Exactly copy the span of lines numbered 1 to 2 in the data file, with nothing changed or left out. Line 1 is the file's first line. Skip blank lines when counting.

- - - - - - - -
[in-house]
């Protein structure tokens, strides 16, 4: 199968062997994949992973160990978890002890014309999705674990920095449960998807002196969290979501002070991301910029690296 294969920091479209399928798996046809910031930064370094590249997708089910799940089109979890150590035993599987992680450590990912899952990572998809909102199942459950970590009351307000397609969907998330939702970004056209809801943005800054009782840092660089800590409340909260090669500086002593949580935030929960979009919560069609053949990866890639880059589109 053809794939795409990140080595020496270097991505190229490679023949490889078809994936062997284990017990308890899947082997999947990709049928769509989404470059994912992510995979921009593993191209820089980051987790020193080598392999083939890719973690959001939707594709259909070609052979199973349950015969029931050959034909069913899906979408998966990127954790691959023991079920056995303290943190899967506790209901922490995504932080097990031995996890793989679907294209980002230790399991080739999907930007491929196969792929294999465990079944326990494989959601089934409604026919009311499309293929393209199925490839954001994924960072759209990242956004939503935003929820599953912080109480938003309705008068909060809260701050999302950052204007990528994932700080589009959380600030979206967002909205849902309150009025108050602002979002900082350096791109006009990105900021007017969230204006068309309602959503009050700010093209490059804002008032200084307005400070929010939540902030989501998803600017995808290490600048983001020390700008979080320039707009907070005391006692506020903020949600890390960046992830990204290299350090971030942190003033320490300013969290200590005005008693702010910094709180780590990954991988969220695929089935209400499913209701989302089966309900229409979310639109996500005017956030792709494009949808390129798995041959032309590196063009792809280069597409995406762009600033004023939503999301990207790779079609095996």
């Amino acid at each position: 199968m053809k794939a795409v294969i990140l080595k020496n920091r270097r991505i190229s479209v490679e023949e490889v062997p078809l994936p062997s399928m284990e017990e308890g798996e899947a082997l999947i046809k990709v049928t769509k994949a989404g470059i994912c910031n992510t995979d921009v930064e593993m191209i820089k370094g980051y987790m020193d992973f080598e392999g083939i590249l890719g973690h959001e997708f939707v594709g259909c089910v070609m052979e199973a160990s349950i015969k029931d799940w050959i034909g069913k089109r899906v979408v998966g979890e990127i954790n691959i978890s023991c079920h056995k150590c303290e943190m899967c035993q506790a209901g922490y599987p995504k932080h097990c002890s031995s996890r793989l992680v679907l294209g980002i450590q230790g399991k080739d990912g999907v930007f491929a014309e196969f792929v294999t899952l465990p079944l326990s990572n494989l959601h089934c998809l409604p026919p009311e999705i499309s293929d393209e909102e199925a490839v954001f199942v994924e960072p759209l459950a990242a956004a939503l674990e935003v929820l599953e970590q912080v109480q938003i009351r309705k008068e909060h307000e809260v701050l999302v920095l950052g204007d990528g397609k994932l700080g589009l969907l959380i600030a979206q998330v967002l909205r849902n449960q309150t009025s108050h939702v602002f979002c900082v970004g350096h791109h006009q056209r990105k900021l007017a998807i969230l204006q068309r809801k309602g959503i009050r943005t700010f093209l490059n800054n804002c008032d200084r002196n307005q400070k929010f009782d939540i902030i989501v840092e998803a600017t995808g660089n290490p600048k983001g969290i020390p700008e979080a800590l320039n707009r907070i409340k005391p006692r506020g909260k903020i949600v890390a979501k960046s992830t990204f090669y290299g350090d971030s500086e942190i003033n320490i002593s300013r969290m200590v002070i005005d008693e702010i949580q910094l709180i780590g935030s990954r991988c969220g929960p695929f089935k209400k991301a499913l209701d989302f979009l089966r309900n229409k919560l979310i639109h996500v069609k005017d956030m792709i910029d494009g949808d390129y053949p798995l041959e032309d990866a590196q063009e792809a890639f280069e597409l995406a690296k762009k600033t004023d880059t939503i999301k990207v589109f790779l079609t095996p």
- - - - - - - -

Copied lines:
[in-house]
């Protein structure tokens, strides 16, 4: 199968062997994949992973160990978890002890014309999705674990920095449960998807002196969290979501002070991301910029690296 294969920091479209399928798996046809910031930064370094590249997708089910799940089109979890150590035993599987992680450590990912899952990572998809909102199942459950970590009351307000397609969907998330939702970004056209809801943005800054009782840092660089800590409340909260090669500086002593949580935030929960979009919560069609053949990866890639880059589109 053809794939795409990140080595020496270097991505190229490679023949490889078809994936062997284990017990308890899947082997999947990709049928769509989404470059994912992510995979921009593993191209820089980051987790020193080598392999083939890719973690959001939707594709259909070609052979199973349950015969029931050959034909069913899906979408998966990127954790691959023991079920056995303290943190899967506790209901922490995504932080097990031995996890793989679907294209980002230790399991080739999907930007491929196969792929294999465990079944326990494989959601089934409604026919009311499309293929393209199925490839954001994924960072759209990242956004939503935003929820599953912080109480938003309705008068909060809260701050999302950052204007990528994932700080589009959380600030979206967002909205849902309150009025108050602002979002900082350096791109006009990105900021007017969230204006068309309602959503009050700010093209490059804002008032200084307005400070929010939540902030989501998803600017995808290490600048983001020390700008979080320039707009907070005391006692506020903020949600890390960046992830990204290299350090971030942190003033320490300013969290200590005005008693702010910094709180780590990954991988969220695929089935209400499913209701989302089966309900229409979310639109996500005017956030792709494009949808390129798995041959032309590196063009792809280069597409995406762009600033004023939503999301990207790779079609095996």